LOS ANGELES, Calif. — Col. Mark Toy, commander of the U.S. Army Corps of Engineers Los Angeles District, spoke with more than 90 Roosevelt Science, Technology, Engineering and Math (STEM) High School students Jan. 20 during a Viva Technology Day on campus.
As the guest speaker, the colonel seized the opportunity to lead the 10th grade students in a discussion about the significance of STEM education and careers, especially the opportunities within the Corps of Engineers.
"We're here because of STEM … and to introduce you to some of the things we do in the Army Corps of Engineers where a STEM degree may be very helpful," said Toy. After providing a brief insight into his educational and military background, Toy focused the students' attention to a Corps video that demonstrated the organization's missions and programs and highlighted the impacts of Corps projects in their everyday life.
Later he quizzed the students on the actual types of Corps careers or jobs one could enjoy with a STEM degree and passed out Viva dollars, incentives to the students who responded. "What I'm really happy to see in this audience here is the fact that we have a lot of young ladies and to let you know that there are plenty of opportunities out there for you," said Toy. Students had plenty of questions for the colonel, many of them dealt with his personal educational experiences and the opportunities they might take advantage of while they're in high school.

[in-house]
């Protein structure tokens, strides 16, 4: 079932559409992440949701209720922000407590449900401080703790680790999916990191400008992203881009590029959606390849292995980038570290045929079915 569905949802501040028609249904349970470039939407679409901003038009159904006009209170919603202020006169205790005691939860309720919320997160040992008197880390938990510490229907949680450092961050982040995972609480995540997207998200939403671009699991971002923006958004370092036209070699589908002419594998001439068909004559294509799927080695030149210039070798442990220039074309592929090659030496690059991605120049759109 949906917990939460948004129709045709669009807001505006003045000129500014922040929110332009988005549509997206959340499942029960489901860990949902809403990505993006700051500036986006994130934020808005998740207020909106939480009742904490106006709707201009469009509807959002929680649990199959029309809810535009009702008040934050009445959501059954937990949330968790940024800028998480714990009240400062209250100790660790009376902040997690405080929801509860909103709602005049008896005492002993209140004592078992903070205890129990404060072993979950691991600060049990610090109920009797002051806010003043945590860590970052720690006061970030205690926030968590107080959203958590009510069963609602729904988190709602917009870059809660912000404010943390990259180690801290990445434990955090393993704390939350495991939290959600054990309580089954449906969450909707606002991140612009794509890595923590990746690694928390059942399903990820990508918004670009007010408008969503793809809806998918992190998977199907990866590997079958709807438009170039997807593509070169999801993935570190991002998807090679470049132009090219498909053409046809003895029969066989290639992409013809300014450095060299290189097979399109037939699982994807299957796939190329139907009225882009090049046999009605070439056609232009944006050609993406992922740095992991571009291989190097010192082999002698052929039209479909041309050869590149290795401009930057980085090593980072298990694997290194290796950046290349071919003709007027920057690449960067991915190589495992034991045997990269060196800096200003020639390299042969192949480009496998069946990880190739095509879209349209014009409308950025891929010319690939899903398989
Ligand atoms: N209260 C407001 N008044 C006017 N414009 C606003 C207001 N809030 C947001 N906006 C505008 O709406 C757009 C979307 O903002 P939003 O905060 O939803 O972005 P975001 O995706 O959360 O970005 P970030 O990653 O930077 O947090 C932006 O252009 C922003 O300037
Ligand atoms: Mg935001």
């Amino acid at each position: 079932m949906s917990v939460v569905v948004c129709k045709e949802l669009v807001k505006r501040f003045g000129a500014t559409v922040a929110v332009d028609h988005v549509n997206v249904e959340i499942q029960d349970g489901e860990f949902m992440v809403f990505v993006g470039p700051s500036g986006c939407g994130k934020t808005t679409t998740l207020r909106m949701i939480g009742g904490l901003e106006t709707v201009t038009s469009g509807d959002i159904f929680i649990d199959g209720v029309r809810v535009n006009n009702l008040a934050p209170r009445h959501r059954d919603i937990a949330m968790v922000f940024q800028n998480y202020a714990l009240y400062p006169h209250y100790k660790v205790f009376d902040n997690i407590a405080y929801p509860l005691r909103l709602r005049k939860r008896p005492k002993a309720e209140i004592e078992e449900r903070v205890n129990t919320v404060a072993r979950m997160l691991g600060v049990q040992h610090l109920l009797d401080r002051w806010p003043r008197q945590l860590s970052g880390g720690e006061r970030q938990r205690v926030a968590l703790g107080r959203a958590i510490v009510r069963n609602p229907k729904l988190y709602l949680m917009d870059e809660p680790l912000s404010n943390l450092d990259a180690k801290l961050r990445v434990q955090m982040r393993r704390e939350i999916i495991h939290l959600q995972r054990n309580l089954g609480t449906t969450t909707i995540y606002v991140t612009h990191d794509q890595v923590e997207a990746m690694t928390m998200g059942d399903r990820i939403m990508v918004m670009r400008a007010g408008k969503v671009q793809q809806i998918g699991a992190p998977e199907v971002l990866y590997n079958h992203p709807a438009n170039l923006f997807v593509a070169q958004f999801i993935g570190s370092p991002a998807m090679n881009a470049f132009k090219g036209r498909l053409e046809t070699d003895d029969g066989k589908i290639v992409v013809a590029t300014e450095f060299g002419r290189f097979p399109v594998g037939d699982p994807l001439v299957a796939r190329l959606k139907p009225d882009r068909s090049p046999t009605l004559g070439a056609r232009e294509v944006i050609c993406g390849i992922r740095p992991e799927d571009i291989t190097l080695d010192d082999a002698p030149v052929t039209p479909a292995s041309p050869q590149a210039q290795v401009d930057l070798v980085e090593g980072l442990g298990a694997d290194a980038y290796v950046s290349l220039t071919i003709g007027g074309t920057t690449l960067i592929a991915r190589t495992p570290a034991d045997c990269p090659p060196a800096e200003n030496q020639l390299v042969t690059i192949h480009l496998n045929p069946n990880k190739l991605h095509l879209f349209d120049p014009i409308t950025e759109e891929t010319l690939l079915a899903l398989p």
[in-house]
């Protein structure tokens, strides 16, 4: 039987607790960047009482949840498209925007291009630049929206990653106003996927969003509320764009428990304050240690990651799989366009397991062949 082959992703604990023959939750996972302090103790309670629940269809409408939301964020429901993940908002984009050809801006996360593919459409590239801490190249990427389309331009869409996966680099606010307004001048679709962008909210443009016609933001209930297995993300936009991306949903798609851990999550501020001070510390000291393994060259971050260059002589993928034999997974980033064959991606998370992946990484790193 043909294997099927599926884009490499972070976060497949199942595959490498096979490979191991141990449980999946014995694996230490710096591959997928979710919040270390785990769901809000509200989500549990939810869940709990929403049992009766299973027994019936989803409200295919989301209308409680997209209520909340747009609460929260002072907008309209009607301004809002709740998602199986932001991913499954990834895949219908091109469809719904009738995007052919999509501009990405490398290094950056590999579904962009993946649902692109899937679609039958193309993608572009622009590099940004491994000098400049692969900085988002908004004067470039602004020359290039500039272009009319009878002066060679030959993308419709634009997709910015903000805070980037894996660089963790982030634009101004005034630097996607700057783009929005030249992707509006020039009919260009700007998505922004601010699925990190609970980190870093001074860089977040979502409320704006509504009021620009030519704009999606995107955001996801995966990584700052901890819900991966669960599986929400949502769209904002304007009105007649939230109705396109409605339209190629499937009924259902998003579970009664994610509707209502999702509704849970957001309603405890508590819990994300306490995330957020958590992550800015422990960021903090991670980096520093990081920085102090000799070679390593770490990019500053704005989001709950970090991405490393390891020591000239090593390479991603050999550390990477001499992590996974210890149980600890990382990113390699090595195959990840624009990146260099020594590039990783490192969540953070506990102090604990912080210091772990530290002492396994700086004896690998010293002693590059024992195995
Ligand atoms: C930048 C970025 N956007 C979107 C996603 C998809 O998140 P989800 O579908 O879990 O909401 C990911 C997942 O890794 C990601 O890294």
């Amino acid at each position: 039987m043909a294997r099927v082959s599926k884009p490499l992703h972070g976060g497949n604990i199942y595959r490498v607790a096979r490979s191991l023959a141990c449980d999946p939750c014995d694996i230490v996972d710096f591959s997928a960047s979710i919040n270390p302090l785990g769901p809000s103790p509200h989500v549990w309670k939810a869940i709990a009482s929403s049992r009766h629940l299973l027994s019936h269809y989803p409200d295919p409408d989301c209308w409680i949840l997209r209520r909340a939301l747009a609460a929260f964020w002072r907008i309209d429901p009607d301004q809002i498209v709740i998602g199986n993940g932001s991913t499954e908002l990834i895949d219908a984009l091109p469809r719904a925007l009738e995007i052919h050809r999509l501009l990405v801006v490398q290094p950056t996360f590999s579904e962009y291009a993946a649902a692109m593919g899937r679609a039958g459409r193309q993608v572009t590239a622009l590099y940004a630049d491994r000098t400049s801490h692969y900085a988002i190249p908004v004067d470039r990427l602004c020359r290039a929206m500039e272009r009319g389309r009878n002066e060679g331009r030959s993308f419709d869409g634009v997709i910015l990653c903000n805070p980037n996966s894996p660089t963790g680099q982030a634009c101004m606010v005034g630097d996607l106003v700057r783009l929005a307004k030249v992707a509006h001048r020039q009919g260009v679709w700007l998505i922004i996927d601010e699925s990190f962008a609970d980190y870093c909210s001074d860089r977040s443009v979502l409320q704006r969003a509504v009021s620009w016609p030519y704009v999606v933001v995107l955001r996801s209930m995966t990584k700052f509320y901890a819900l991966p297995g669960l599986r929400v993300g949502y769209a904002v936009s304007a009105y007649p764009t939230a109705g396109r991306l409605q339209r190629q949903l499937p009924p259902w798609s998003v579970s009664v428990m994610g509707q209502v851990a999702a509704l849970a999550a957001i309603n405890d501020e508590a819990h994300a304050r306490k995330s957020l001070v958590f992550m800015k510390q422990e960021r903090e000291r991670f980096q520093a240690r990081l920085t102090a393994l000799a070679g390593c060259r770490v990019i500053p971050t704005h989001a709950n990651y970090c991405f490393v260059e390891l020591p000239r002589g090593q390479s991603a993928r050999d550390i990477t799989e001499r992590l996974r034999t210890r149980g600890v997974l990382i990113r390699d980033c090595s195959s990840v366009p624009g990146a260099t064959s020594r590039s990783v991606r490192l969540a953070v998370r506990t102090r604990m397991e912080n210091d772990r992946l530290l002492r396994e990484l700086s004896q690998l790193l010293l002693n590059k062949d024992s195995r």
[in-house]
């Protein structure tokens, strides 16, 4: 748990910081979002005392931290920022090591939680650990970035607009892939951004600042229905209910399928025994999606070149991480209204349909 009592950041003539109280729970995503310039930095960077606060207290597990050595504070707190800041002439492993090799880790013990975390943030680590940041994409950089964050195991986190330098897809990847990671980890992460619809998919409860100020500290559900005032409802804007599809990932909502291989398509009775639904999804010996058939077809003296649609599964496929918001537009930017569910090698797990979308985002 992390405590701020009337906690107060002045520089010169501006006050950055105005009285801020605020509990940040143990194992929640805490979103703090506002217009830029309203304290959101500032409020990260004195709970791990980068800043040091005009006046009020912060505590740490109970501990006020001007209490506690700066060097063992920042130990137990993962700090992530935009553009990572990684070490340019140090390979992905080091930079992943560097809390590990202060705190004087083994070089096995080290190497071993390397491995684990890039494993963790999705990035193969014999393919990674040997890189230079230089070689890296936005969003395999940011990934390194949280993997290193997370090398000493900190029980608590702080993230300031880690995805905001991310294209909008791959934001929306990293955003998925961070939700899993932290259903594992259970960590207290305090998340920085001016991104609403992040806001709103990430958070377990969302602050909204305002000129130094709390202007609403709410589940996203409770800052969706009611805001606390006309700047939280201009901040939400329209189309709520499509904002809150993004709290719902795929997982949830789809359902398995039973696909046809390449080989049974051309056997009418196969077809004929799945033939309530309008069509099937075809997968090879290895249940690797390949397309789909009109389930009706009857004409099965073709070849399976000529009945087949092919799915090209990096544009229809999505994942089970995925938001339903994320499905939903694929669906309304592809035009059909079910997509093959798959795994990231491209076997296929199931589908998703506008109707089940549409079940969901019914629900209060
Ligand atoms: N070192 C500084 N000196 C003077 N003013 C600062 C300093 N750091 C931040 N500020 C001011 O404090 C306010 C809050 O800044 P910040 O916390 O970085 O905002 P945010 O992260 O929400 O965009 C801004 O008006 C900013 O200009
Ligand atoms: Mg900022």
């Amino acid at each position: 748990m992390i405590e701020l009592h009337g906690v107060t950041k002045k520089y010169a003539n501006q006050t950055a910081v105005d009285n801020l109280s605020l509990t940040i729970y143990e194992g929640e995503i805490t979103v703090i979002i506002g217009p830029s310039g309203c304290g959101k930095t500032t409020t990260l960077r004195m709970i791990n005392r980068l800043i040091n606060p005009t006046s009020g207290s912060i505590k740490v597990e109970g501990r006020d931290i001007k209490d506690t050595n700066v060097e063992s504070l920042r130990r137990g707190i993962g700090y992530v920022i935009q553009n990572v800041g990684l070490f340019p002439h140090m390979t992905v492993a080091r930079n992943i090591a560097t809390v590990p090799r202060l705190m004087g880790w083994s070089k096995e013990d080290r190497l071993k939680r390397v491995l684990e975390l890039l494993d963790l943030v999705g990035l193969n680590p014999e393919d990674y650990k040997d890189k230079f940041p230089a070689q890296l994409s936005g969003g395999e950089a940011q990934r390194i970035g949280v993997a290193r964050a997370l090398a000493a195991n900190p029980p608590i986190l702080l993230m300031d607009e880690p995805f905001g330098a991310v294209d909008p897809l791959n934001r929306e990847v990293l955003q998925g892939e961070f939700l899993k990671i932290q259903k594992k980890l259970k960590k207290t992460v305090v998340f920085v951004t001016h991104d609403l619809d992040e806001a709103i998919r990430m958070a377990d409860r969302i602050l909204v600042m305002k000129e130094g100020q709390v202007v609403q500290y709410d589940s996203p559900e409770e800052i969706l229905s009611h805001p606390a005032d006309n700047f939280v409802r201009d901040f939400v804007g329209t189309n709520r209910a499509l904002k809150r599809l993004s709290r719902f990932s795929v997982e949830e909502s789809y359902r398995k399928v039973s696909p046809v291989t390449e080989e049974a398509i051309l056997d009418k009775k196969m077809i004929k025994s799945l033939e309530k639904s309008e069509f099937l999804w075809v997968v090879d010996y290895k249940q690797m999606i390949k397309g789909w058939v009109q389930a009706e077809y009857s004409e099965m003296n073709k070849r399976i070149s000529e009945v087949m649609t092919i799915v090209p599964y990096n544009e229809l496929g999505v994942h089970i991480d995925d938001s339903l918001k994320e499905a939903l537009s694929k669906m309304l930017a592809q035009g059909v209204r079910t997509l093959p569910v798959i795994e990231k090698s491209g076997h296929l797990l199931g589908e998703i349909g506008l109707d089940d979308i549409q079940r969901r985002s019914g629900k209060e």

Earlier that morning, Corps mentors, financial manager Margie Tizon and civil engineers, Reuben Sasaki and Damien
Lariviere, joined local engineering and science college students as team captains and led the high school students through three STEM challenges. These included a telegraph communications challenge, a rocket launcher exercise and a dream challenge, requiring students to look ahead 30 years and create an invention, using STEM, to solve one of the world's problems.
Many of the post survey comments from students that day reflected a recurring theme: the challenges, activities and speakers at a Viva Technology program are motivating and exciting and all students should have the opportunity to experience it at least once.
"I hope that they (students) see the possibilities and that they see themselves as a Colonel Toy, or a civil engineer that comes to speak with them, that they can transport themselves to that person and say that can be me, that will be me, said Silvia Tovar, Roosevelt High School STEM principal.
The Viva Technology program is designed to engage innercity and rural K-12 students, teachers and parents in the applications of technology in order to stimulate interest and academic achievement in math, science and engineering. The workshop integrates competitive exercises with real success stories of minorities and women who are scientists, engineers, or other technical professionals.
Vivas are implemented by Great Minds in STEM, through the STEM Up program, as part of the STEM School Support Initiative Program funded by the Department of Defense and administered by the U.S. Army Corps of Engineers Los Angeles District.